The 303rd Station Hospital was a WWII hospital in the grounds of Lilford Park at Lilford Hall in September 1943 as a 750 bed hospital then later after D-Day a 1500 bed hospital. The hospital is described in detail here visit link
where Frances Nunn (Greenan) relates her experiences.
Visible from afar, Lilford Hall is a majestic building. It stands in 350 acres and is part of the parish of Lilford-cum-Wigsthorpe and Thorpe Achurch. The south front we can see dates to 1635, when the house was built for William Elmes. The north wing was added in 1656 and enlarged in 1858. Sir Thomas Powys bought Lilford Hall in 1711.
There are nine bays to the front and a row of thirteen chimneys. The entrance hall was designed by Flitcroft and the arms of Elmes can be seen in the courtyard.
An extract from the official website describes this important house:
'Lilford Hall is a Grade 1 listed "stately home" with 100 rooms, and is considered by the UK Government as of outstanding architectural and historic interest. In particular, the Jacobean house built in 1635 is considered as of considerable significance, and Henry Flitcroft's Georgian alterations and additions in the 1740s are of a similar status.
Lilford Hall remained empty for around 50 years after the last Baron Lilford in residence died in 1949, and in consequence the Hall has slowly deteriorated over that time, and indeed now has numerous holes in the roof.
If you wish to help in the restoration, please consider buying a plot of land with royal connections in the 250 year old Walled Garden at Lilford, and become a SQUIRE. Our intention is that 100% of these funds will be used towards the restoration of Lilford Hall (in otherwords no administration expenses).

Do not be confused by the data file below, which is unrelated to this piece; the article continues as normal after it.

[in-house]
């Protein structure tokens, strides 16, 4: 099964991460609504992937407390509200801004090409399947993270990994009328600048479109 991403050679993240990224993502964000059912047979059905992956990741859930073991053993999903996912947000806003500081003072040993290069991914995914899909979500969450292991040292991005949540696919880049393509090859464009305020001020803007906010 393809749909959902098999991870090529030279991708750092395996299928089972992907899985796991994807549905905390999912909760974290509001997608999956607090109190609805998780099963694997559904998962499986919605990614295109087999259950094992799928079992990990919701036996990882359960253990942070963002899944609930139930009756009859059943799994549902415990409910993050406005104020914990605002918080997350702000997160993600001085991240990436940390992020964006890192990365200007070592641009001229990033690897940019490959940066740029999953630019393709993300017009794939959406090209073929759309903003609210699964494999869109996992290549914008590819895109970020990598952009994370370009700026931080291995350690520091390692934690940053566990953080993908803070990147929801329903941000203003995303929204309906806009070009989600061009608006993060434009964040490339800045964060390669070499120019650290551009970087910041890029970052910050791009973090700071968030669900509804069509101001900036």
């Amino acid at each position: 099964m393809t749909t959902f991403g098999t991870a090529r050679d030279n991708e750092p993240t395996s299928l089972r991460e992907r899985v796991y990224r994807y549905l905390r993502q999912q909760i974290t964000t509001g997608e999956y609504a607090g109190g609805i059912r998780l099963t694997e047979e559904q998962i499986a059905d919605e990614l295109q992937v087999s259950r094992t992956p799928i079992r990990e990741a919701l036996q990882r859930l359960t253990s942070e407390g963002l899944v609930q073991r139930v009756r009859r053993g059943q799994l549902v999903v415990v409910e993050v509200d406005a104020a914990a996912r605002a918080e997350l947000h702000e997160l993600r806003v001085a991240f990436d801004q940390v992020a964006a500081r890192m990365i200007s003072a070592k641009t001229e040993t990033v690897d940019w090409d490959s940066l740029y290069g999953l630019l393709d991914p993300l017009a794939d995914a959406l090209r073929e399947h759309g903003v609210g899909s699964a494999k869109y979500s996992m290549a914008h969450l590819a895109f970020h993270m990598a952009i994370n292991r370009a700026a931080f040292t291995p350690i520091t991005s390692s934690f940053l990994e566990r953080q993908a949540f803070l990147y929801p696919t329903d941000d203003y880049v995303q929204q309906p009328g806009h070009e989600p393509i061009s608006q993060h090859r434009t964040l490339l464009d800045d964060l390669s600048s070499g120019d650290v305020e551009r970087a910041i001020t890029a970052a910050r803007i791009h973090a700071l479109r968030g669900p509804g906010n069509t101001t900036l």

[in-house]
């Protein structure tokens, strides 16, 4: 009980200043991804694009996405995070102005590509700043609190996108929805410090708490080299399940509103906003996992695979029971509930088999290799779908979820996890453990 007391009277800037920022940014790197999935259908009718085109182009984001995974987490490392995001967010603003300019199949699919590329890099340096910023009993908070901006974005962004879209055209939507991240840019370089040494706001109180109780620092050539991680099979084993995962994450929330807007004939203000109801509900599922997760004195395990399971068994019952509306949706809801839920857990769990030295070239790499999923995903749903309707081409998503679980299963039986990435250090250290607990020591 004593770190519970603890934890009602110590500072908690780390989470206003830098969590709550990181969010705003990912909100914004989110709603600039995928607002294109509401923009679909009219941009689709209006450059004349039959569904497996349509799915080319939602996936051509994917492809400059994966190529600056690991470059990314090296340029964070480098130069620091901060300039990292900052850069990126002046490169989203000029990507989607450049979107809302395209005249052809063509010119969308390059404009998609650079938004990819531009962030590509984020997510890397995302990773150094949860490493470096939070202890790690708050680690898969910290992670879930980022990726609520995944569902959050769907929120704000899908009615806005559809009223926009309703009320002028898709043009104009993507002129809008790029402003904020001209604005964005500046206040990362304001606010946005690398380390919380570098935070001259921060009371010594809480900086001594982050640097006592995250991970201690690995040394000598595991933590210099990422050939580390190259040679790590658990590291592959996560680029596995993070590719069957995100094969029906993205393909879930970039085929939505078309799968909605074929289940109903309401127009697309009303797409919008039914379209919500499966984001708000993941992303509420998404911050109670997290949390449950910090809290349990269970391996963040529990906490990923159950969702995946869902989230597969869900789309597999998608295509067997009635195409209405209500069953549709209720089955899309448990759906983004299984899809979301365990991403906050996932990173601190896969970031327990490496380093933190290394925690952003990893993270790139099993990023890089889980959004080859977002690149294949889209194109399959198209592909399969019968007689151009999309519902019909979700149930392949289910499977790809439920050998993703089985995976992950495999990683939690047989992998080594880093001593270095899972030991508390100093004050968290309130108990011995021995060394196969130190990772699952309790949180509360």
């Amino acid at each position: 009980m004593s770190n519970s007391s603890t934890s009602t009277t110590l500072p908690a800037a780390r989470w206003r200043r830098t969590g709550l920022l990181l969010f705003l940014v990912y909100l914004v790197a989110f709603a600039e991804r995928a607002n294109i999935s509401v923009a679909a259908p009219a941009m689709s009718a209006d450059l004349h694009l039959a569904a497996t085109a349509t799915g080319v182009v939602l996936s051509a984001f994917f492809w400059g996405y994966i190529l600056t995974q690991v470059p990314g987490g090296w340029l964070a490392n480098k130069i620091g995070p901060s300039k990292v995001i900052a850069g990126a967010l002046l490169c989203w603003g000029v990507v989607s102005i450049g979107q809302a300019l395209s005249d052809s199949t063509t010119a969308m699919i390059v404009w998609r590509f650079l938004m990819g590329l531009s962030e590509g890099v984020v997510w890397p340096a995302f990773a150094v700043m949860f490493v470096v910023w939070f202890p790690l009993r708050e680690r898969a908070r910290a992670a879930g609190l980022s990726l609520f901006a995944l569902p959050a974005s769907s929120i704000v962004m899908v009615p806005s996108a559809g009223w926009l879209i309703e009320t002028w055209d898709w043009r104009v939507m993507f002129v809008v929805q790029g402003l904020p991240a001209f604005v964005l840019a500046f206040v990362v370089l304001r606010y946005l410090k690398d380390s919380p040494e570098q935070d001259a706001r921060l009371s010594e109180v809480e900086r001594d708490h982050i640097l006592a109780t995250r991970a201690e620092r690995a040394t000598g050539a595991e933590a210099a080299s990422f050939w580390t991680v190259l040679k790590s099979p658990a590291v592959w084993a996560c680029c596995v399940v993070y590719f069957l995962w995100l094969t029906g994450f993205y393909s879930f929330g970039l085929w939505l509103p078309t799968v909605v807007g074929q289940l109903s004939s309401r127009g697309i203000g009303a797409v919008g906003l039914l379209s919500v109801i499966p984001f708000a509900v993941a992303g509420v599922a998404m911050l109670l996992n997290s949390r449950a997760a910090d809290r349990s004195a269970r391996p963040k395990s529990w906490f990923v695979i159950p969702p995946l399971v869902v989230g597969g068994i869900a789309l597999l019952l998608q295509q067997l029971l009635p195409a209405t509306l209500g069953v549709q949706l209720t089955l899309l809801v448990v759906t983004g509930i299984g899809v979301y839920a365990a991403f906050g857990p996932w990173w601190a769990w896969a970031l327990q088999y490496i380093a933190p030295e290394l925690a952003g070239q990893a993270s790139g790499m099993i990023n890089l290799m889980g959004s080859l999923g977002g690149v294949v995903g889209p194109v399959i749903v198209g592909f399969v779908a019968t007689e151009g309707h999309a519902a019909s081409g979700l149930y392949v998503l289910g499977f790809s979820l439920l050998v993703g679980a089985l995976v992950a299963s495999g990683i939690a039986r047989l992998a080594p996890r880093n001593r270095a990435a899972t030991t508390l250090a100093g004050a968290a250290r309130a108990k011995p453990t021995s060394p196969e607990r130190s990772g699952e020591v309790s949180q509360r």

A comprehensive plan to repair and restore the Hall is in place to secure its future for the next 200 years. The extensive restoration plans can be viewed on this website.
This 500 page website also gives a history of the Hall, details of the Families who have lived at the Hall, numerous photographs related to the Hall, and a history of the Park including its' use as a WW II hospital.'
Wikipedia also has an interesting article:
'Grade 1 listed Lilford Hall is located in Eastern Northamptonshire, south of Oundle and north of Thrapston. The Hall has been home of Lord Lilford since 1635 and has also served as nurse's quarters for USAAF 303rd Station Hospital during WWII. Lilford Hall and the associated parkland of 350 acres is located north-west of the village of Lilford cum Wigsthorpe.
The hall was built around 1635 and alterations were made in the 18th Century by Henry Flitcroft for Thomas Powys. His grandson was created the first Lord Lilford by William Pitt, and Lilford Hall remained the family home until the mid-1940s when it was sold to pay death duties of the fifth Lord Lilford. The Family however retained their estate of Bank Hall, Bretherton, Lancashire, which they used as a summer house in the late 19th century.
Thomas Littleton Powys, 4th Baron Lilford (18 March 1833 - 17 June 1896), was a famous ornithologist. Lilford was a founder of the British Ornithologists' Union in 1858 and its President from 1867 until his death. He was also the first President of the Northamptonshire Natural History Society. Lilford travelled widely, especially in the Mediterranean Region and his extensive collection of birds was maintained in the grounds of Lilford Hall. His aviaries featured birds from around the globe, including rheas, kiwis, Pink-headed Ducks and even a pair of free-flying Lammergeiers. He was responsible for the introduction of the Little Owl into England in the 1880s.
The seventh Lord Lilford bought back Lilford Hall and Park and for 20 years the restocked aviaries, containing more than 350 birds of 110 species had been open to the public. In the autumn of 1990 Lilford park was closed to the public, and the Hall and Park is now owned by the Micklewright family.
Lilford Hall and Park was the subject of the 27 January 1900 issue of Country Life Illustrated, and also a location for the BBC television series By the Sword Divided made in the 1980s.'